It

Esquire (Singapore) - - Travel -

is fit­ting that you have to ven­ture so far off the grid to get to Fran­cis Mallmann. He is a man whose ap­proach to cook­ing and liv­ing feels like an homage to a for­got­ten time and place. While many of the most in­flu­en­tial chefs around the world have en­gaged in an es­ca­lat­ing com­pe­ti­tion to be cast as cre­ative and for­ward-think­ing lead­ers in gas­tron­omy, Mallmann has swerved in the op­po­site di­rec­tion, for­sak­ing the trap­pings of haute cui­sine and fo­cus­ing in­stead on a pri­mal style of hos­pi­tal­ity whose core comes down to one-syl­la­ble words: smoke, fire, air, stone, salt, rain, meat, wine. He runs nine restau­rants around the world, mostly in South Amer­ica and also in France and Mi­ami Beach, but un­like Mas­simo Bot­tura, Daniel Humm, or René Redzepi, Mallmann is not as­so­ci­ated with the vi­sion­ary menu of one par­tic­u­lar es­tab­lish­ment. He is known for be­ing Fran­cis Mallmann, the Patag­o­nian dandy who can put to­gether a royal repast in a clear­ing in the for­est, us­ing lit­tle more than a few sticks tied to­gether and a smol­der­ing flame sur­rounded by stones. You can go to the restau­rants and get a stan­dard­ized ren­di­tion of Mall­man­nism, sure, but there’s no get­ting around the nag­ging feel­ing that if you want to ex­pe­ri­ence the essence of his cook­ing or study fire at his el­bow, as count­less chefs have, you need to come to the is­land.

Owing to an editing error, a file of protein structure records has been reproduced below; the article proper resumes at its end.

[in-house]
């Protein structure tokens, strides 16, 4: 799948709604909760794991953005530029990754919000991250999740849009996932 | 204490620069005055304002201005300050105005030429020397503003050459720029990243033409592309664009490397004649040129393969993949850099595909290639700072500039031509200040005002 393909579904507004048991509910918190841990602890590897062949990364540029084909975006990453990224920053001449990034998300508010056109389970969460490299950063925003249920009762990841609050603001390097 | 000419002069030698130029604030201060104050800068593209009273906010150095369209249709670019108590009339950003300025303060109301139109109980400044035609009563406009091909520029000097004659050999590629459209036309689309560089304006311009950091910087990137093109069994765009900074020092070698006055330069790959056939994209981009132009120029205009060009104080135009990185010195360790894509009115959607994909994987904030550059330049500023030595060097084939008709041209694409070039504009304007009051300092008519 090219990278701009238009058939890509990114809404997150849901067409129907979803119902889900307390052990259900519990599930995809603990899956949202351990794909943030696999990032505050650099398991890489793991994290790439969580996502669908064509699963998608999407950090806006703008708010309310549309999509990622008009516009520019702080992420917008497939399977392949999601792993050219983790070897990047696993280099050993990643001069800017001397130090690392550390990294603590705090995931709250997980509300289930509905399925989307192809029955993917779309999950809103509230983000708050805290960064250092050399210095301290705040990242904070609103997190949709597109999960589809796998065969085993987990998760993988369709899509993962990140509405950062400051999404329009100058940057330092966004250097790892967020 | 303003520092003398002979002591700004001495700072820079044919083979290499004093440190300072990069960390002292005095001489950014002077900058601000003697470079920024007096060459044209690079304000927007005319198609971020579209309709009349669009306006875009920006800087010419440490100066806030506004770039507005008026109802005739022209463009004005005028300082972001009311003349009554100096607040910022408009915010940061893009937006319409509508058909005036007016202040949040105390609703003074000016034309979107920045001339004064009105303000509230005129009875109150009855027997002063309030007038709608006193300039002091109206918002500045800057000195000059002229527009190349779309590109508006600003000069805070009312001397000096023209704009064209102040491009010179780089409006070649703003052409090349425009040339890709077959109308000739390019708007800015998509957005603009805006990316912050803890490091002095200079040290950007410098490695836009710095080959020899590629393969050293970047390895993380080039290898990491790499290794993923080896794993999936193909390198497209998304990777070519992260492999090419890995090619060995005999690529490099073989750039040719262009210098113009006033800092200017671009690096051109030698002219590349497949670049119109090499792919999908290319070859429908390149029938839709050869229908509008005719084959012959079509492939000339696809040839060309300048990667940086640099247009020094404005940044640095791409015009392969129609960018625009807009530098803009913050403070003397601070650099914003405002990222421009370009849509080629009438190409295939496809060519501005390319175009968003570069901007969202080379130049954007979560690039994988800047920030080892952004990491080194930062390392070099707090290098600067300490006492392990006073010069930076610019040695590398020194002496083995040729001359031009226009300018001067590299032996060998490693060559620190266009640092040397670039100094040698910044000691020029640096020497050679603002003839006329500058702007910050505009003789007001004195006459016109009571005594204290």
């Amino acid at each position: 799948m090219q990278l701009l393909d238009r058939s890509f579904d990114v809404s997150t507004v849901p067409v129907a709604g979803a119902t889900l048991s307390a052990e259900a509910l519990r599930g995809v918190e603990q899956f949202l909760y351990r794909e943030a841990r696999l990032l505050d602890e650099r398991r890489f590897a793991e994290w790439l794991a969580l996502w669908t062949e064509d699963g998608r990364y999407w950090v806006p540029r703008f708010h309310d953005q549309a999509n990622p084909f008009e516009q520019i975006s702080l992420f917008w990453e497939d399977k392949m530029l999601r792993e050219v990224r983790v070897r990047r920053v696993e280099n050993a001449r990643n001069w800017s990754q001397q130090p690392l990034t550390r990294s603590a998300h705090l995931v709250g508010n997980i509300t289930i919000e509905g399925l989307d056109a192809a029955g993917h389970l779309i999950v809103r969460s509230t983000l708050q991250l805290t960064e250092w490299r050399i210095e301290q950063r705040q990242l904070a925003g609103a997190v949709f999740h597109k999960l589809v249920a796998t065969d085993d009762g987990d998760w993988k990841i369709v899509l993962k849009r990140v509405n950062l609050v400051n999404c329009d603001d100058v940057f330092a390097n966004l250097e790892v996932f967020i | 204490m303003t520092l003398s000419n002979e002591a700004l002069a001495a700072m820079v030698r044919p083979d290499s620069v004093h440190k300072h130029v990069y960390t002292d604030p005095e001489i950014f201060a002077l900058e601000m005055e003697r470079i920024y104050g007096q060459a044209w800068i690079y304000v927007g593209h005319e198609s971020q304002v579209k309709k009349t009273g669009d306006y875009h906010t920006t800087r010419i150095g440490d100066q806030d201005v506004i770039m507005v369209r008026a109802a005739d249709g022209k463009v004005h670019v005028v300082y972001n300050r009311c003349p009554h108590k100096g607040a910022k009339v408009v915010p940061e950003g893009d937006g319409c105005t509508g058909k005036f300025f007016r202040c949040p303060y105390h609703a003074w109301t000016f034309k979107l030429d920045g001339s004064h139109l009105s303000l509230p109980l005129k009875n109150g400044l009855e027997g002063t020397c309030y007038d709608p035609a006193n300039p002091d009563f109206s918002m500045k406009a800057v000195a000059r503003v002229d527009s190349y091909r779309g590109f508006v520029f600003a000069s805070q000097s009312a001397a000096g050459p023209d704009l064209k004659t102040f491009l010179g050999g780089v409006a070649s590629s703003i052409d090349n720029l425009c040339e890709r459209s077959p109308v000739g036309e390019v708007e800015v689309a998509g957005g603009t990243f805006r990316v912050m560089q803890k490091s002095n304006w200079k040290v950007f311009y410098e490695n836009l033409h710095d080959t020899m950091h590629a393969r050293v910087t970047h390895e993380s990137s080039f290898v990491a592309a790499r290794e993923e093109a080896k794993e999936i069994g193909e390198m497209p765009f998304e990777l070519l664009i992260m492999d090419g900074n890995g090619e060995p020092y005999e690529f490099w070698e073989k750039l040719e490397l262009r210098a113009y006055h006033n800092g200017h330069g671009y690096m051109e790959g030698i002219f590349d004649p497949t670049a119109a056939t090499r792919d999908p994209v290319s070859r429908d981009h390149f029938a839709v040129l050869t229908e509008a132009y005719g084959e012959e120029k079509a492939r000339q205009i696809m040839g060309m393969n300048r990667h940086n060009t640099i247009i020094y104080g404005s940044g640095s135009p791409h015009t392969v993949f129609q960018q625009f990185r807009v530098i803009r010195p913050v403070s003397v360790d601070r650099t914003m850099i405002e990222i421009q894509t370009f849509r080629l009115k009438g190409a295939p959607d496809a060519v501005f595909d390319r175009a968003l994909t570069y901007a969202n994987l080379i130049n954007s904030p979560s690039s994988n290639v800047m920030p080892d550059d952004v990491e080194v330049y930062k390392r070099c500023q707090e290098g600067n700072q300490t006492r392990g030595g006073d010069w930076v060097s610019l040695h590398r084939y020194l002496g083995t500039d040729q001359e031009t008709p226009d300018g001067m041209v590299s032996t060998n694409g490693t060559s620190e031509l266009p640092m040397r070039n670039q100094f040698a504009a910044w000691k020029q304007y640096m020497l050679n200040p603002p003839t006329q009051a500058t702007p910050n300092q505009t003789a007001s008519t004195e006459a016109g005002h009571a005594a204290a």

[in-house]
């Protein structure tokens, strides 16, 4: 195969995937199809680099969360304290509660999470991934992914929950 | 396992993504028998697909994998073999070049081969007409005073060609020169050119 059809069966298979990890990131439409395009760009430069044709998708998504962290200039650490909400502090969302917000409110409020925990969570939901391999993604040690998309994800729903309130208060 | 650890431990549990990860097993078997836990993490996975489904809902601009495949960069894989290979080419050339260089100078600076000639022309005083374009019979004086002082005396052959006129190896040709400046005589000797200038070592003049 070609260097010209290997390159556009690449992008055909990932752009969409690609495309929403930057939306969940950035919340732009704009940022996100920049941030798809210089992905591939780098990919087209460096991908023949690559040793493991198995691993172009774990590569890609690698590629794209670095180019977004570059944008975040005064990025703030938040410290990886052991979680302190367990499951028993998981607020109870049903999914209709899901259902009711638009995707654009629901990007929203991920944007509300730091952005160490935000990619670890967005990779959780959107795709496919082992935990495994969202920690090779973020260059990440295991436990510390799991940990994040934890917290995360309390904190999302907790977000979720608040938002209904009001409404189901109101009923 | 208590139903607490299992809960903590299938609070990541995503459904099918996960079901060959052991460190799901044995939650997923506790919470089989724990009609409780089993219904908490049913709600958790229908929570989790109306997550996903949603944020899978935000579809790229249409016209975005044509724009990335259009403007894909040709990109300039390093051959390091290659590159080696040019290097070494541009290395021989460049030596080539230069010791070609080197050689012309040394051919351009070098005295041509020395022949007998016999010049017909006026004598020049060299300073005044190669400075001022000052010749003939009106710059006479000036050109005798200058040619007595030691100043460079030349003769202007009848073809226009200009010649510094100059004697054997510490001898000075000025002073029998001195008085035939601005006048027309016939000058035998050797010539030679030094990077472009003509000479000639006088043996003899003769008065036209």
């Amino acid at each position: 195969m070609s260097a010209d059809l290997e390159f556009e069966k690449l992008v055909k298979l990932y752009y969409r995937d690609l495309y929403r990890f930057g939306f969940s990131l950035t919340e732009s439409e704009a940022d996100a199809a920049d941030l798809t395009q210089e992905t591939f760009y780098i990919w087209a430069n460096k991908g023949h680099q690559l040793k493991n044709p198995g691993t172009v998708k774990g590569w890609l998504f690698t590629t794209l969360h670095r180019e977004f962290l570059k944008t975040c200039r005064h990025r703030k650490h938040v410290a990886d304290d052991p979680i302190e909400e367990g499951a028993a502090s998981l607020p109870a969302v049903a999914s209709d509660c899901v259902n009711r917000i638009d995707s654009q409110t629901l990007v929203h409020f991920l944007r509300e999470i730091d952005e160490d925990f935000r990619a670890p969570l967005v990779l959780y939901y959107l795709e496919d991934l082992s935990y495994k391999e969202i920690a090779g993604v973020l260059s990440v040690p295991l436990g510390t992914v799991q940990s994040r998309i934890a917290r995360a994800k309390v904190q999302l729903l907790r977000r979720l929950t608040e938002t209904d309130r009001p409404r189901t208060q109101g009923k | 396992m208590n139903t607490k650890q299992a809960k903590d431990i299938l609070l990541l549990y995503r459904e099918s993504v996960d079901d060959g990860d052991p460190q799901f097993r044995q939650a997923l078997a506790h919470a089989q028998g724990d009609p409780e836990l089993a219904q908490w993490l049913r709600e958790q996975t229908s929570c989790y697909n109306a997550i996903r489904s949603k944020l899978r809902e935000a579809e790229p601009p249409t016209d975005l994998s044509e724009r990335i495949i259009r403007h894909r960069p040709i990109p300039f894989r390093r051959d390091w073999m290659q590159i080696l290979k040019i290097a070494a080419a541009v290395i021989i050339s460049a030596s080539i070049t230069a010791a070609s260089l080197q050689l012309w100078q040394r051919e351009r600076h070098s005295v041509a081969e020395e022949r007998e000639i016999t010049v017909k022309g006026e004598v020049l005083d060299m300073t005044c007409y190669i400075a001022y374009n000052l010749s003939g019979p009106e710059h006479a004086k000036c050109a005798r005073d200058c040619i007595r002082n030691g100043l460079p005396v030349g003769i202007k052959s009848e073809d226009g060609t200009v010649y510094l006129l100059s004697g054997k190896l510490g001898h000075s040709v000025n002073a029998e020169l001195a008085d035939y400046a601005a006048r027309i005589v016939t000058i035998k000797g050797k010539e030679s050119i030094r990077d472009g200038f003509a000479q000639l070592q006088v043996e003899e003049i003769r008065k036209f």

Like a lot of peo­ple, I de­vel­oped a deeper in­ter­est in Mallmann—okay, maybe a bit of an ob­ses­sion—af­ter I watched the Chef ’s Ta­ble episode about him on Net­flix in 2015. Shrouded in woodsmoke and strid­ing around his Patag­o­nian refuge like a de­posed king, Mallmann, who turns 62 in Jan­uary, came across as the pro­tag­o­nist of a ro­bust, hon­est and highly com­pli­cated life. He, like Gregg All­man and Bob Marley, had fa­thered a mul­ti­tude of off­spring from an ar­ray of dif­fer­ent re­la­tion­ships—six chil­dren, four moth­ers. The lit­tle girl frol­ick­ing about in scenes from Chef ’s Ta­ble turned out to be not his grand­child but his daugh­ter Heloisa, whose mother is Van­ina Chi­meno, a chef in her 30s who had be­gun work­ing in one of Mallmann’s kitchens when she was 19. (Chi­meno and Mallmann got mar­ried in 2016.) Through- out the episode, Mallmann ex­pressed no pre­tense of monogamy. There had been ro­man­tic en­tan­gle­ments in his past; he had no in­ten­tion of reel­ing them in. He and Chi­meno still live sep­a­rately and both are free to stray as they wish.

He is, you might say, his own strange is­land. Even be­fore the Chef ’s Ta­ble de­but, Mallmann’s in­flu­ence had been grow­ing—al­most in di­rect pro­por­tion to his de­sire to dis­tance him­self from the culi­nary up­per crust and do his own thing. When you walk into an Amer­i­can restau­rant these days and you see the­atri­cally flick­er­ing flames, it’s a good guess that the chef can cite his most re­cent books, Seven Fires and Mallmann on Fire, as an in­spi­ra­tion. The Dab­ney in Wash­ing­ton, DC; Rois­ter in Chicago; the Char­ter Oak in Napa Val­ley; Mettā in Brook­lyn; Hart­wood in Tu­lum, Mex­ico; Mallmann’s

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1 Mallmann and wine, which he stores co­pi­ous amounts of on the is­land. Chopped toma­toes and charred bread. Steaks cook­ing on a large cast-iron skil­let called a plan­cha. Mallmann eats a steak ev­ery day, some­times two. The writer (fore­ground left) en­joys a meal with Mallmann’s tight crew, which is made up of friends, his brother and train­ing chefs.

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